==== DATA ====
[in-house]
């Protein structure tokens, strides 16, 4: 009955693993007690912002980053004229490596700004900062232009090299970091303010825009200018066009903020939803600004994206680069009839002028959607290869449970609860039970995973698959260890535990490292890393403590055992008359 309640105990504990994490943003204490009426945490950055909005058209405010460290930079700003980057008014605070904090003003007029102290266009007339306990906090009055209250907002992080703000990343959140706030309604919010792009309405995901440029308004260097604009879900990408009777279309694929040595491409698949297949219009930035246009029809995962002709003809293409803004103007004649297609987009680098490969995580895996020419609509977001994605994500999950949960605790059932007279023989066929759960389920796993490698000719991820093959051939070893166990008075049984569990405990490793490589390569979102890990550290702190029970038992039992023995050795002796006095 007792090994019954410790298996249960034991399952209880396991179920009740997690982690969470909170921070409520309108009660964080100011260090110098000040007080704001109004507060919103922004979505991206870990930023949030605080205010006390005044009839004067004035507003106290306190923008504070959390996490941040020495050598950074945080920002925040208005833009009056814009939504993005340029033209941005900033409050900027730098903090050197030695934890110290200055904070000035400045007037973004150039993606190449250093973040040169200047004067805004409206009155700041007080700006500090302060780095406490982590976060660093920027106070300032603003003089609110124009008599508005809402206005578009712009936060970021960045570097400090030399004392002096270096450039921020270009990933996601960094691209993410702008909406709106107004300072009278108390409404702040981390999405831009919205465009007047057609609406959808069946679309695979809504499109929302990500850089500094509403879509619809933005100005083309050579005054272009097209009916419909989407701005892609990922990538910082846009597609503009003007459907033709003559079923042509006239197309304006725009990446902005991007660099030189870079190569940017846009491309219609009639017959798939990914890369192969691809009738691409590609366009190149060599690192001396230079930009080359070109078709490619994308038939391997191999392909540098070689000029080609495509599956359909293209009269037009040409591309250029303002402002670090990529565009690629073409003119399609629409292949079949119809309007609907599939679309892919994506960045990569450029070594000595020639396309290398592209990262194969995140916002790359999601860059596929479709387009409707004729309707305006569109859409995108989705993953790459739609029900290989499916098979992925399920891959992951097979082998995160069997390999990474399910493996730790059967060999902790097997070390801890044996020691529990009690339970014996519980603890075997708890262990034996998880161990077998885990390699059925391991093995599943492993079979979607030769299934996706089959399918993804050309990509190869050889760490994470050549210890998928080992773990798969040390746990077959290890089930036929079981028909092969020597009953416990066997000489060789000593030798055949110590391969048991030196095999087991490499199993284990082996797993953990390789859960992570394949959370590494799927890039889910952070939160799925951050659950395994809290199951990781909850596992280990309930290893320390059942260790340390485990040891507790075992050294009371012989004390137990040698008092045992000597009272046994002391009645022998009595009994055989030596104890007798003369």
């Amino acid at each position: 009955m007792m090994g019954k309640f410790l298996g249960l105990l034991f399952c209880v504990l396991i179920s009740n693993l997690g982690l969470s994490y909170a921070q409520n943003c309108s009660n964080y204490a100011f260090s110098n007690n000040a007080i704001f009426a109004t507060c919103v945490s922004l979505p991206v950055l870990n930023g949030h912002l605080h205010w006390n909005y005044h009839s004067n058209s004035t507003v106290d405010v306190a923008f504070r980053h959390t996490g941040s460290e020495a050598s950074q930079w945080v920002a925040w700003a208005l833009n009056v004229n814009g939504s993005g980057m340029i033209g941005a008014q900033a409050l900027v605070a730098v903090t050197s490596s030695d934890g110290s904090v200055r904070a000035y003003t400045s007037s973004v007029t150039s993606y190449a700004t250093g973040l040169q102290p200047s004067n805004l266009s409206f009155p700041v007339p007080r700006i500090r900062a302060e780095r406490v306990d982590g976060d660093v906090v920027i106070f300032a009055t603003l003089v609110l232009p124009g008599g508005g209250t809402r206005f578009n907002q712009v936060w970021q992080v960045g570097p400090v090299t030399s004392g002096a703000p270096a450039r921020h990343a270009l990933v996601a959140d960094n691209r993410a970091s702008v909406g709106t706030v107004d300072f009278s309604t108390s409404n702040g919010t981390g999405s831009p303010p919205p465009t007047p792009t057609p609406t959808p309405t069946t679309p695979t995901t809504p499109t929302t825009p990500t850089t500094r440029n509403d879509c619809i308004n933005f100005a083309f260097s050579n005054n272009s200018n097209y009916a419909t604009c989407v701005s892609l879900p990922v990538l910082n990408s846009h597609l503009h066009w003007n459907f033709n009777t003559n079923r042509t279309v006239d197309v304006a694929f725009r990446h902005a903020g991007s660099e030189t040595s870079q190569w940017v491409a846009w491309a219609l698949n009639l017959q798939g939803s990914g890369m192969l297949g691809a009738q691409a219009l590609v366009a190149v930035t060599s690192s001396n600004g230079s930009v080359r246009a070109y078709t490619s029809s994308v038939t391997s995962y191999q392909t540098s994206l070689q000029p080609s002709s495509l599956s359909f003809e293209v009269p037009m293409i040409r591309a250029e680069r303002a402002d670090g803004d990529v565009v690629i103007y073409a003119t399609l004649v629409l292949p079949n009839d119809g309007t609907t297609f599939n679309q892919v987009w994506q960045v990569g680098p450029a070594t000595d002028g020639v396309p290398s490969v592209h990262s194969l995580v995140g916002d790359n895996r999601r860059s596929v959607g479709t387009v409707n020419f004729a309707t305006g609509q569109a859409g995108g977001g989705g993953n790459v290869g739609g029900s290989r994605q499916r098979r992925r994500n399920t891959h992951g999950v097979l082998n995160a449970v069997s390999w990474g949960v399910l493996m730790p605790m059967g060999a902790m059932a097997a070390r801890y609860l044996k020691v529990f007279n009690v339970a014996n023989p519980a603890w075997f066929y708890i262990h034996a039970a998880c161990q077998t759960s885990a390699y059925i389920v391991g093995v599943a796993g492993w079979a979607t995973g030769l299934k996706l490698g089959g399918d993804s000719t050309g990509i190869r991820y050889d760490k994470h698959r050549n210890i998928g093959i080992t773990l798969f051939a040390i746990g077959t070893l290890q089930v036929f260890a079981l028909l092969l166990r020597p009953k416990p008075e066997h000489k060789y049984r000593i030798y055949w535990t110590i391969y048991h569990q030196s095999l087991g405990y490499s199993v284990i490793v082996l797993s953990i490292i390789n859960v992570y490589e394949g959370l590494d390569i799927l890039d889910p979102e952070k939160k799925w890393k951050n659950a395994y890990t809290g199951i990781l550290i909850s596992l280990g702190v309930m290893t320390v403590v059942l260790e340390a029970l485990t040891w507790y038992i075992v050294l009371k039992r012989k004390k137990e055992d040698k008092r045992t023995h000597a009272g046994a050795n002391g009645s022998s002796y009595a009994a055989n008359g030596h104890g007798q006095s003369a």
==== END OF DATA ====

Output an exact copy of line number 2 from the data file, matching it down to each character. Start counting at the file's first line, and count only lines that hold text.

């Protein structure tokens, strides 16, 4: 009955693993007690912002980053004229490596700004900062232009090299970091303010825009200018066009903020939803600004994206680069009839002028959607290869449970609860039970995973698959260890535990490292890393403590055992008359 309640105990504990994490943003204490009426945490950055909005058209405010460290930079700003980057008014605070904090003003007029102290266009007339306990906090009055209250907002992080703000990343959140706030309604919010792009309405995901440029308004260097604009879900990408009777279309694929040595491409698949297949219009930035246009029809995962002709003809293409803004103007004649297609987009680098490969995580895996020419609509977001994605994500999950949960605790059932007279023989066929759960389920796993490698000719991820093959051939070893166990008075049984569990405990490793490589390569979102890990550290702190029970038992039992023995050795002796006095 007792090994019954410790298996249960034991399952209880396991179920009740997690982690969470909170921070409520309108009660964080100011260090110098000040007080704001109004507060919103922004979505991206870990930023949030605080205010006390005044009839004067004035507003106290306190923008504070959390996490941040020495050598950074945080920002925040208005833009009056814009939504993005340029033209941005900033409050900027730098903090050197030695934890110290200055904070000035400045007037973004150039993606190449250093973040040169200047004067805004409206009155700041007080700006500090302060780095406490982590976060660093920027106070300032603003003089609110124009008599508005809402206005578009712009936060970021960045570097400090030399004392002096270096450039921020270009990933996601960094691209993410702008909406709106107004300072009278108390409404702040981390999405831009919205465009007047057609609406959808069946679309695979809504499109929302990500850089500094509403879509619809933005100005083309050579005054272009097209009916419909989407701005892609990922990538910082846009597609503009003007459907033709003559079923042509006239197309304006725009990446902005991007660099030189870079190569940017846009491309219609009639017959798939990914890369192969691809009738691409590609366009190149060599690192001396230079930009080359070109078709490619994308038939391997191999392909540098070689000029080609495509599956359909293209009269037009040409591309250029303002402002670090990529565009690629073409003119399609629409292949079949119809309007609907599939679309892919994506960045990569450029070594000595020639396309290398592209990262194969995140916002790359999601860059596929479709387009409707004729309707305006569109859409995108989705993953790459739609029900290989499916098979992925399920891959992951097979082998995160069997390999990474399910493996730790059967060999902790097997070390801890044996020691529990009690339970014996519980603890075997708890262990034996998880161990077998885990390699059925391991093995599943492993079979979607030769299934996706089959399918993804050309990509190869050889760490994470050549210890998928080992773990798969040390746990077959290890089930036929079981028909092969020597009953416990066997000489060789000593030798055949110590391969048991030196095999087991490499199993284990082996797993953990390789859960992570394949959370590494799927890039889910952070939160799925951050659950395994809290199951990781909850596992280990309930290893320390059942260790340390485990040891507790075992050294009371012989004390137990040698008092045992000597009272046994002391009645022998009595009994055989030596104890007798003369």